"Suddenly they heard a noise. They looked in the direction of the noise, and they could see a dwarf riding a big, sturdy horse, powerful, wide-nostrilled, ground-devouring, courageous, and in the dwarf's hand there was a whip. Near the dwarf they could see a woman on a horse, pale-white and handsome with pace smooth and stately, and she was dressed in a golden garment of brocaded silk. And close to her a knight on a great, muddy charger, with heavy shining armour on him and his horse. And they were sure that they had never seen a man and horse and armour whose size impressed them more, and all riding close together.

'Geraint,' said Gwenhwyfar, 'do you recognise the large knight over there?'

'No,' he replied, 'That massive, strange armour allows neither his face nor his features to be seen.'

'Go, maiden,' said Gwenhwyfar, 'and ask the dwarf who the knight is.'

The maiden went to meet the dwarf. The dwarf waited for the maiden when he saw her approaching him. She asked the dwarf, 'Who is the knight?' she said.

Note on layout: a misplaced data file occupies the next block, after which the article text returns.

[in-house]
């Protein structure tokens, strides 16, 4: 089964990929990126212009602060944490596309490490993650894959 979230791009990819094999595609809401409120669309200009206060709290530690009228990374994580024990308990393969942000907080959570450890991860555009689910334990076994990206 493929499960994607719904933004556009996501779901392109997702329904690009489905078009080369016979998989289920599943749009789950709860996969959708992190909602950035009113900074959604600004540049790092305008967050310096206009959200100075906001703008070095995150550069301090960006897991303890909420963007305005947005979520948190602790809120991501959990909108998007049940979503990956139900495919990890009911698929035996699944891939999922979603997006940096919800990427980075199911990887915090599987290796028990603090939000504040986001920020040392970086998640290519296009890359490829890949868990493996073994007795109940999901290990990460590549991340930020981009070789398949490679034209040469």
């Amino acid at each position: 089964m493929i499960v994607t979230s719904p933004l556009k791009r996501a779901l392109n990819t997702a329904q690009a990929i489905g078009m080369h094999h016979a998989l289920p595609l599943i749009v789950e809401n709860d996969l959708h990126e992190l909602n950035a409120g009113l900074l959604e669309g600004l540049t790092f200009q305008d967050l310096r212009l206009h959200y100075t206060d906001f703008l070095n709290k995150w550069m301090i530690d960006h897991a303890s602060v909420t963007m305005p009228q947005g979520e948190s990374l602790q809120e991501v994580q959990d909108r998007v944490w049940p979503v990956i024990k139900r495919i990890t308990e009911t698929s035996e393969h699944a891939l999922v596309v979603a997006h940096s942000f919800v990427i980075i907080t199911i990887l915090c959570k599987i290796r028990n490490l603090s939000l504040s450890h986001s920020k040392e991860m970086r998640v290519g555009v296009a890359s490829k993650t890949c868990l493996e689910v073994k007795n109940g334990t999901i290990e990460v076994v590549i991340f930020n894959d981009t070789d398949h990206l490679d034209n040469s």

'I will not tell you that,' he replied.

'Why?' she said.

'Because your status is not that of a person for whom it is proper to speak with my lord.'

Then the maiden turned her horse's head toward the knight. With that the dwarf struck her with a whip that was in his hand, across her face and eyes, so that the blood flowed. Because of the pain from the blow the maiden returned to Gwenhwyfar, complaining of the pain.

'The dwarf behaved towards you in a very ugly way,' said Geraint. 'I shall go,' said Geraint, 'and find out who the knight is.'

'Go,' said Gwenhwyfar. 

Geraint came to the dwarf. He said, 'Who is the knight?'

'I will not tell you,' said the dwarf.